I'm recently working with microservices in Asp.Net Core. With microservices, there tends to be a lot of network connectivity. One service potentially calls many other services to build a final response. It's difficult to see where a request started, all the subsequent requests that happened back to the final result. Concurrency keys are a way to track a single request through all its dependancies.

The idea is when a request is made a concurrency key is generated. Every subsequent request passes the concurrency key with it. This allows a developer search logs for the concurrency key and requests based on the original. So how do we implement something like this in Asp.Net core?

Concurrency keys with Middleware

Writing simple middleware allows us to inject concurrency key logic throughout the pipeline. If a request comes in and there's a concurrency key specified in the header, the key is left alone. If not, one is generated off the TraceIdentifier for the request and placed in the header.

public class ConcurrencyMiddleware
{
    private const string ConcurrencyKeyHeaderName = "X-Concurrency-Key";
    private readonly RequestDelegate next;

    public ConcurrencyMiddleware(RequestDelegate next)
    {
        this.next = next;
    }

    public Task Invoke(HttpContext context)
    {
        if (context.Request.Headers.ContainsKey(ConcurrencyKeyHeaderName))
        {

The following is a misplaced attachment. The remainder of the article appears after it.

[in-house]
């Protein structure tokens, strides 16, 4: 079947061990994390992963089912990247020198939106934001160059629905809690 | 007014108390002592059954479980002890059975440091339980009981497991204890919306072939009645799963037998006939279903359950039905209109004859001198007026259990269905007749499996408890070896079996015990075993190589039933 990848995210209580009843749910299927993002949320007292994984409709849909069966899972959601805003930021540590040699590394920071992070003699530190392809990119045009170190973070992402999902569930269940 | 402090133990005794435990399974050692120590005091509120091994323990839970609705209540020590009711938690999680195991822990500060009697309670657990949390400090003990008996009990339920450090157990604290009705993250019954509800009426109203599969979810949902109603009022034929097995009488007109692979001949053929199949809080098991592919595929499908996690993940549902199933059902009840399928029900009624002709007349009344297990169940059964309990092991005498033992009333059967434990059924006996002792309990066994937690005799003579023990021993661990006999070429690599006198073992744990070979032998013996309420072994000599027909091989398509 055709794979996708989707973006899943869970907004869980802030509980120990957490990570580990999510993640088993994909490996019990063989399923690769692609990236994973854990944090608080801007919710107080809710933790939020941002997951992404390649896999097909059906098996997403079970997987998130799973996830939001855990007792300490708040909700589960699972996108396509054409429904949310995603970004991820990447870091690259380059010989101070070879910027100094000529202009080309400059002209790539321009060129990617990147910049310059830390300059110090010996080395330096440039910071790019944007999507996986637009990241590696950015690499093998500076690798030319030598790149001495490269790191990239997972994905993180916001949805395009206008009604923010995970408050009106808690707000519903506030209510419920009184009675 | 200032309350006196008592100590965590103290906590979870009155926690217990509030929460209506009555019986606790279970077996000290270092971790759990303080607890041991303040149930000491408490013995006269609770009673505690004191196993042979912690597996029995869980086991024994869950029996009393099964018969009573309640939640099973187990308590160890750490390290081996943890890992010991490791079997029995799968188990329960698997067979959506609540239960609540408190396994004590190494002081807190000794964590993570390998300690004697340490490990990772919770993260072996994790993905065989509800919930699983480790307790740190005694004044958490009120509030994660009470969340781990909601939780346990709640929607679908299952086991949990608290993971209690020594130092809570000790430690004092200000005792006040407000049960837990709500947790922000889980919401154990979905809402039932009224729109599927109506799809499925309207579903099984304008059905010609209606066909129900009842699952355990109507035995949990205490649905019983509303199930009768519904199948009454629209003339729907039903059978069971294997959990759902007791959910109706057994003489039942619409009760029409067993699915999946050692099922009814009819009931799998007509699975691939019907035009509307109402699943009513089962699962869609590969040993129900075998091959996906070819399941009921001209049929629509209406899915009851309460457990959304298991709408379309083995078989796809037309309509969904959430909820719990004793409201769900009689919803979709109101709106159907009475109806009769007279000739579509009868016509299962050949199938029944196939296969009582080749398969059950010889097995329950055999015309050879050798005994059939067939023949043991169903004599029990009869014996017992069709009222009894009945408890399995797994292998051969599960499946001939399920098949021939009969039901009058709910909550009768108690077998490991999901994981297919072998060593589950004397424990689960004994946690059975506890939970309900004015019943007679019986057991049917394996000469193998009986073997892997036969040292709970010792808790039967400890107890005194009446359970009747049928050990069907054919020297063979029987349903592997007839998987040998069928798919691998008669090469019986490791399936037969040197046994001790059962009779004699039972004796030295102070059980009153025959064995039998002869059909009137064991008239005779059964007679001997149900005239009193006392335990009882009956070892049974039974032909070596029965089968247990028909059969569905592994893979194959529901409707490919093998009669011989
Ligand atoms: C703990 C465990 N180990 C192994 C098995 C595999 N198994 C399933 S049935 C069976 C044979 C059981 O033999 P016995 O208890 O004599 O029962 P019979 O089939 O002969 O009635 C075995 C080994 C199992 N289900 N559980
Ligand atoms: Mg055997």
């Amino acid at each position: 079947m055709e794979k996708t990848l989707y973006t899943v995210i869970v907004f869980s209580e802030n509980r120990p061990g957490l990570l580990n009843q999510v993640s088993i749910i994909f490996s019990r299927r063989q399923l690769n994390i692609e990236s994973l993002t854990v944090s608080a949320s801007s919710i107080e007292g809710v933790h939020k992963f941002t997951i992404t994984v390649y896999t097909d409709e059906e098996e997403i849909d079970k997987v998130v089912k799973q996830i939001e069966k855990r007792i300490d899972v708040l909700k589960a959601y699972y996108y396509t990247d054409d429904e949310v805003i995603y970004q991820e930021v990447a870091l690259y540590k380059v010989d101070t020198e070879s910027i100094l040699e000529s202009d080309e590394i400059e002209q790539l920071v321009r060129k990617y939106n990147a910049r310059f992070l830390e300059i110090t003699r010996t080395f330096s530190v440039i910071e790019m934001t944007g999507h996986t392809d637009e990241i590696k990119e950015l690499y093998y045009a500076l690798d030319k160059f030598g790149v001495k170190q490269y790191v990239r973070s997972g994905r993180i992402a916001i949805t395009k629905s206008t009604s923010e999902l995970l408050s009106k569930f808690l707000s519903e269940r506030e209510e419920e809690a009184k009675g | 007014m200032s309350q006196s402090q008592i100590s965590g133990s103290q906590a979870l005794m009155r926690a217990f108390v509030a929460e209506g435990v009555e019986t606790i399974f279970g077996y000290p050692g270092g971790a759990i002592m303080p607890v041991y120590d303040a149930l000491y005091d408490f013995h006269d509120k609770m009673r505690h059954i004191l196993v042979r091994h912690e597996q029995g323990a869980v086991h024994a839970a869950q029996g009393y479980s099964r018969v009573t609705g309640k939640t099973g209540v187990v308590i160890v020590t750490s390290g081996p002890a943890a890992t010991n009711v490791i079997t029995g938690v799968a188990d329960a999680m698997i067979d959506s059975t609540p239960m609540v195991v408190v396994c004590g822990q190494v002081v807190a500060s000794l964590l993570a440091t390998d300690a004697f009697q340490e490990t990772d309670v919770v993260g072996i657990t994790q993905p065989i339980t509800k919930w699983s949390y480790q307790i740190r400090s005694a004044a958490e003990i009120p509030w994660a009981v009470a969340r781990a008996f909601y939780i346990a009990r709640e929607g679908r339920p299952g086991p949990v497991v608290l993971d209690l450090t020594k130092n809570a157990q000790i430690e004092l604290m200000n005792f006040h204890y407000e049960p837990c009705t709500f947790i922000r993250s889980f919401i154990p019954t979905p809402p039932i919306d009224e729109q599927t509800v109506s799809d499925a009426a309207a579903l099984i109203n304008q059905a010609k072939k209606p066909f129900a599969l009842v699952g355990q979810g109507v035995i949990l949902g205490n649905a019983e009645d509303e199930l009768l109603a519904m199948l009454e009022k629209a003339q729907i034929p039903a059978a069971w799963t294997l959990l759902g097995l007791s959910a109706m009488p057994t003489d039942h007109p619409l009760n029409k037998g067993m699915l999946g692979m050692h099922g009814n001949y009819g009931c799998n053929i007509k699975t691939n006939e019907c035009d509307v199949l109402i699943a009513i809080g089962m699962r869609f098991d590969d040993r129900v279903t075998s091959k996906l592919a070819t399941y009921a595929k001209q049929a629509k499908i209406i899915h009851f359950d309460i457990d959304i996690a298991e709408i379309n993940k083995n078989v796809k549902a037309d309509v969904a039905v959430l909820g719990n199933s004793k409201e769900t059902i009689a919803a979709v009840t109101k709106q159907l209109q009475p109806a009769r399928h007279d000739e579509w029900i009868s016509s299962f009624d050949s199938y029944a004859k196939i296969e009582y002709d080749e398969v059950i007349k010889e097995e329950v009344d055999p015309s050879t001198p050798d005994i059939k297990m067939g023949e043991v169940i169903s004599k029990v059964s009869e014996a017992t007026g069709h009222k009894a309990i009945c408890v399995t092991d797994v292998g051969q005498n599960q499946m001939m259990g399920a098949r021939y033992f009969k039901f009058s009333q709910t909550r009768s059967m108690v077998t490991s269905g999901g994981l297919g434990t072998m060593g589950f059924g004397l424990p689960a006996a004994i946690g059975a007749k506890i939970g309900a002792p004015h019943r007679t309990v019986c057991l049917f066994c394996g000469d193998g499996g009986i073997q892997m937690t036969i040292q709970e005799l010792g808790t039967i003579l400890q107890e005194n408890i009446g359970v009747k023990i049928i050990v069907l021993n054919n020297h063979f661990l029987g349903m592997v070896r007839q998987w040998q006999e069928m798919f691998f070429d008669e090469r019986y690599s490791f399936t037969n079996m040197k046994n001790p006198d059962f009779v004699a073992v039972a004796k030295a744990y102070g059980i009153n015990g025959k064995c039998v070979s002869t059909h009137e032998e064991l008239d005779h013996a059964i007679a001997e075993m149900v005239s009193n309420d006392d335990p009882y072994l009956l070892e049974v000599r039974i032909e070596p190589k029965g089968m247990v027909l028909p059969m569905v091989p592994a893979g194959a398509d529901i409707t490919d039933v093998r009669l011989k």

context.Request.Headers[ConcurrencyKeyHeaderName] = context.TraceIdentifier;
        }
        else
        {
            context
                .Request
                .Headers
                .Add(ConcurrencyKeyHeaderName, context.TraceIdentifier);
        }

        return this.next(context);
    }
}

I've provided some simple unit tests to make sure everything is working.

public class ConcurrencyMiddlewareTests
{
    private const string KEY = "X-Concurrency-Key";

    public ConcurrencyMiddlewareTests()
    {
    }

    private HttpContext BuildContext() =>
        new DefaultHttpContext();

    private ConcurrencyMiddleware BuildMiddleware() =>
        new ConcurrencyMiddleware(next: (inner) => Task.FromResult(0));

    [Fact]
    public async Task Invoke_Request_HasKeyFromTraceIdentifier()
    {
        var context = BuildContext();
        var middleware = BuildMiddleware();

        await middleware.Invoke(context);

        Assert.True(context.Request.Headers.ContainsKey(KEY));
        Assert.Equal(context.TraceIdentifier, context.Request.Headers[KEY]);
    }

    [Fact]
    public async Task Invoke_RequestAlreadyHasKey_ExistingKeyRemains()
    {
        var context = BuildContext();
        var middleware = BuildMiddleware();
        context.Request.Headers.Add(KEY, "Boom");

        await middleware.Invoke(context);

        Assert.True(context.Request.Headers.ContainsKey(KEY));
        Assert.True(context.Request.Headers[KEY].Count < 2);
    }
}

Once it is all built it can be registered in the Startup.cs file.

app.UseMiddleware<ConcurrencyMiddleware>();

Some developers automatically include the concurrency key in the response. I tend to not do that in order to prevent concurrency keys to wind up in requests for customers. Make sure customers can't pass their own concurrency keys as well. Hope this helps.

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